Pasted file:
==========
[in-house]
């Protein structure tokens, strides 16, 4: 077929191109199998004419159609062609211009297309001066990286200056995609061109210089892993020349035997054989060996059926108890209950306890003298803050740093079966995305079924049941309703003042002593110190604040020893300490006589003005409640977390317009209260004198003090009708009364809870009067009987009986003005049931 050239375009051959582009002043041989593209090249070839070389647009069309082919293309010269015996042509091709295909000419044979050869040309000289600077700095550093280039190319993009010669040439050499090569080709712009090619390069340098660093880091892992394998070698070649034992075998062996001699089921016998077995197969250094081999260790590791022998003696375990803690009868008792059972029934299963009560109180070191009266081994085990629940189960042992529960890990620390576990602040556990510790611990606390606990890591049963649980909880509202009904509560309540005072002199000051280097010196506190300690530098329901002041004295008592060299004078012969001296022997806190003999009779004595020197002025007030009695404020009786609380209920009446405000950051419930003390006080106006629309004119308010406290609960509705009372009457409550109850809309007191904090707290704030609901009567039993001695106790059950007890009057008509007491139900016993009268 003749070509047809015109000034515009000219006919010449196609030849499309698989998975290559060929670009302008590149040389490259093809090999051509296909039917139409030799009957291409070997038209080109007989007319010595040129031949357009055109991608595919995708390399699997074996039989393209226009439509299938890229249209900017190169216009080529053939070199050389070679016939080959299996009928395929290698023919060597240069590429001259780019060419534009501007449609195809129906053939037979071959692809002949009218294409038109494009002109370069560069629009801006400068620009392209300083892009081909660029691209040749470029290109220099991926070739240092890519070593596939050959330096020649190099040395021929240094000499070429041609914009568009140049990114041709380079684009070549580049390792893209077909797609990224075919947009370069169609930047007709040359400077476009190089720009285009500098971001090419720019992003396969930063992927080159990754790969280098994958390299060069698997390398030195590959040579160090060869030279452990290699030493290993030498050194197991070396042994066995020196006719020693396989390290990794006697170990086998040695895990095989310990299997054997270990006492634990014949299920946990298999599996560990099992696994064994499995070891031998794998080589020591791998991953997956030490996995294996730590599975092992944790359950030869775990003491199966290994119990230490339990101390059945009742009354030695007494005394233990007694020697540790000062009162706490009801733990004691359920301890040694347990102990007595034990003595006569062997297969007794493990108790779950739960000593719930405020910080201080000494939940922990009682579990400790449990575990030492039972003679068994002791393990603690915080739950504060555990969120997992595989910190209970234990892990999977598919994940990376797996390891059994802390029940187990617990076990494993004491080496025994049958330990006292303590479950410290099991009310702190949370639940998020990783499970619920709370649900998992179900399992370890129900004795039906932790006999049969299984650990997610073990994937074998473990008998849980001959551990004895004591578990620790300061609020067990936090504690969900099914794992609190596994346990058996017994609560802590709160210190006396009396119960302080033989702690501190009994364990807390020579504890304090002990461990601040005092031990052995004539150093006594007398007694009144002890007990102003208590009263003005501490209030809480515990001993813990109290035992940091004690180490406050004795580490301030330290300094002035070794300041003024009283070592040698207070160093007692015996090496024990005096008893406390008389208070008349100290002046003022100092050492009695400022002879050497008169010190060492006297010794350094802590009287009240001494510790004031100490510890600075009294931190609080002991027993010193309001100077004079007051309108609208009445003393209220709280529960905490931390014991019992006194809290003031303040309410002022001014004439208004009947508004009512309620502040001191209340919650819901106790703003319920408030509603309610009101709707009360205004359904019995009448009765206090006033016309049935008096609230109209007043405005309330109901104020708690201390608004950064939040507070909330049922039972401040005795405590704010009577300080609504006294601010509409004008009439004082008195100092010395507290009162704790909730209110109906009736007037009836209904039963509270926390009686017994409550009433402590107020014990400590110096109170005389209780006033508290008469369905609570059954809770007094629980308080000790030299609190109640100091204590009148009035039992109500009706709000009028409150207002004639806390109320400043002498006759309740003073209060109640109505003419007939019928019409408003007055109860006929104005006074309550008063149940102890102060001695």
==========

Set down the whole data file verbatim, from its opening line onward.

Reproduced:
[in-house]
């Protein structure tokens, strides 16, 4: 077929191109199998004419159609062609211009297309001066990286200056995609061109210089892993020349035997054989060996059926108890209950306890003298803050740093079966995305079924049941309703003042002593110190604040020893300490006589003005409640977390317009209260004198003090009708009364809870009067009987009986003005049931 050239375009051959582009002043041989593209090249070839070389647009069309082919293309010269015996042509091709295909000419044979050869040309000289600077700095550093280039190319993009010669040439050499090569080709712009090619390069340098660093880091892992394998070698070649034992075998062996001699089921016998077995197969250094081999260790590791022998003696375990803690009868008792059972029934299963009560109180070191009266081994085990629940189960042992529960890990620390576990602040556990510790611990606390606990890591049963649980909880509202009904509560309540005072002199000051280097010196506190300690530098329901002041004295008592060299004078012969001296022997806190003999009779004595020197002025007030009695404020009786609380209920009446405000950051419930003390006080106006629309004119308010406290609960509705009372009457409550109850809309007191904090707290704030609901009567039993001695106790059950007890009057008509007491139900016993009268 003749070509047809015109000034515009000219006919010449196609030849499309698989998975290559060929670009302008590149040389490259093809090999051509296909039917139409030799009957291409070997038209080109007989007319010595040129031949357009055109991608595919995708390399699997074996039989393209226009439509299938890229249209900017190169216009080529053939070199050389070679016939080959299996009928395929290698023919060597240069590429001259780019060419534009501007449609195809129906053939037979071959692809002949009218294409038109494009002109370069560069629009801006400068620009392209300083892009081909660029691209040749470029290109220099991926070739240092890519070593596939050959330096020649190099040395021929240094000499070429041609914009568009140049990114041709380079684009070549580049390792893209077909797609990224075919947009370069169609930047007709040359400077476009190089720009285009500098971001090419720019992003396969930063992927080159990754790969280098994958390299060069698997390398030195590959040579160090060869030279452990290699030493290993030498050194197991070396042994066995020196006719020693396989390290990794006697170990086998040695895990095989310990299997054997270990006492634990014949299920946990298999599996560990099992696994064994499995070891031998794998080589020591791998991953997956030490996995294996730590599975092992944790359950030869775990003491199966290994119990230490339990101390059945009742009354030695007494005394233990007694020697540790000062009162706490009801733990004691359920301890040694347990102990007595034990003595006569062997297969007794493990108790779950739960000593719930405020910080201080000494939940922990009682579990400790449990575990030492039972003679068994002791393990603690915080739950504060555990969120997992595989910190209970234990892990999977598919994940990376797996390891059994802390029940187990617990076990494993004491080496025994049958330990006292303590479950410290099991009310702190949370639940998020990783499970619920709370649900998992179900399992370890129900004795039906932790006999049969299984650990997610073990994937074998473990008998849980001959551990004895004591578990620790300061609020067990936090504690969900099914794992609190596994346990058996017994609560802590709160210190006396009396119960302080033989702690501190009994364990807390020579504890304090002990461990601040005092031990052995004539150093006594007398007694009144002890007990102003208590009263003005501490209030809480515990001993813990109290035992940091004690180490406050004795580490301030330290300094002035070794300041003024009283070592040698207070160093007692015996090496024990005096008893406390008389208070008349100290002046003022100092050492009695400022002879050497008169010190060492006297010794350094802590009287009240001494510790004031100490510890600075009294931190609080002991027993010193309001100077004079007051309108609208009445003393209220709280529960905490931390014991019992006194809290003031303040309410002022001014004439208004009947508004009512309620502040001191209340919650819901106790703003319920408030509603309610009101709707009360205004359904019995009448009765206090006033016309049935008096609230109209007043405005309330109901104020708690201390608004950064939040507070909330049922039972401040005795405590704010009577300080609504006294601010509409004008009439004082008195100092010395507290009162704790909730209110109906009736007037009836209904039963509270926390009686017994409550009433402590107020014990400590110096109170005389209780006033508290008469369905609570059954809770007094629980308080000790030299609190109640100091204590009148009035039992109500009706709000009028409150207002004639806390109320400043002498006759309740003073209060109640109505003419007939019928019409408003007055109860006929104005006074309550008063149940102890102060001695």